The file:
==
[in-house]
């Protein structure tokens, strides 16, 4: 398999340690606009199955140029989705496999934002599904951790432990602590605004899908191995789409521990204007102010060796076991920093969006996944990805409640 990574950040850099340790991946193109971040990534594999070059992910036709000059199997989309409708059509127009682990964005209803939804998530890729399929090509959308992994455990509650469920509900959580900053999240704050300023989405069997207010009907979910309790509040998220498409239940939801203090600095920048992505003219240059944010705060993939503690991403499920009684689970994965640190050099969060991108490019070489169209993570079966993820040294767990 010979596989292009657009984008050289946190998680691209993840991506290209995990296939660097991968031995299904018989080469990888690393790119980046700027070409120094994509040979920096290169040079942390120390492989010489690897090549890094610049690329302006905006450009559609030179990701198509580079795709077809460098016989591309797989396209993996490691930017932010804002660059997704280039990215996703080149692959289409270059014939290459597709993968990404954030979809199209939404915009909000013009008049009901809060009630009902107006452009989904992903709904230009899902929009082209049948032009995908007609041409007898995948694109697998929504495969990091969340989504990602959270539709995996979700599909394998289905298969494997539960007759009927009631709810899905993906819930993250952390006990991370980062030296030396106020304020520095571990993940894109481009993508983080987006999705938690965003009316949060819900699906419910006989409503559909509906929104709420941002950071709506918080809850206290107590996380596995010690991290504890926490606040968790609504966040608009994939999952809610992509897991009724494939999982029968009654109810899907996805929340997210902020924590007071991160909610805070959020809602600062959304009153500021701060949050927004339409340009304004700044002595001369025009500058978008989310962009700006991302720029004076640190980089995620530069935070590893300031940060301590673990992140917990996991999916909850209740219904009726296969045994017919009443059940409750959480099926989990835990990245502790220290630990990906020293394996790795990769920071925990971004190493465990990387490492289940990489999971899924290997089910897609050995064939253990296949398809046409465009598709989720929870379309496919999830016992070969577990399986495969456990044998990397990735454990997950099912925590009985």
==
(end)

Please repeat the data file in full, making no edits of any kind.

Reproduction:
[in-house]
């Protein structure tokens, strides 16, 4: 398999340690606009199955140029989705496999934002599904951790432990602590605004899908191995789409521990204007102010060796076991920093969006996944990805409640 990574950040850099340790991946193109971040990534594999070059992910036709000059199997989309409708059509127009682990964005209803939804998530890729399929090509959308992994455990509650469920509900959580900053999240704050300023989405069997207010009907979910309790509040998220498409239940939801203090600095920048992505003219240059944010705060993939503690991403499920009684689970994965640190050099969060991108490019070489169209993570079966993820040294767990 010979596989292009657009984008050289946190998680691209993840991506290209995990296939660097991968031995299904018989080469990888690393790119980046700027070409120094994509040979920096290169040079942390120390492989010489690897090549890094610049690329302006905006450009559609030179990701198509580079795709077809460098016989591309797989396209993996490691930017932010804002660059997704280039990215996703080149692959289409270059014939290459597709993968990404954030979809199209939404915009909000013009008049009901809060009630009902107006452009989904992903709904230009899902929009082209049948032009995908007609041409007898995948694109697998929504495969990091969340989504990602959270539709995996979700599909394998289905298969494997539960007759009927009631709810899905993906819930993250952390006990991370980062030296030396106020304020520095571990993940894109481009993508983080987006999705938690965003009316949060819900699906419910006989409503559909509906929104709420941002950071709506918080809850206290107590996380596995010690991290504890926490606040968790609504966040608009994939999952809610992509897991009724494939999982029968009654109810899907996805929340997210902020924590007071991160909610805070959020809602600062959304009153500021701060949050927004339409340009304004700044002595001369025009500058978008989310962009700006991302720029004076640190980089995620530069935070590893300031940060301590673990992140917990996991999916909850209740219904009726296969045994017919009443059940409750959480099926989990835990990245502790220290630990990906020293394996790795990769920071925990971004190493465990990387490492289940990489999971899924290997089910897609050995064939253990296949398809046409465009598709989720929870379309496919999830016992070969577990399986495969456990044998990397990735454990997950099912925590009985």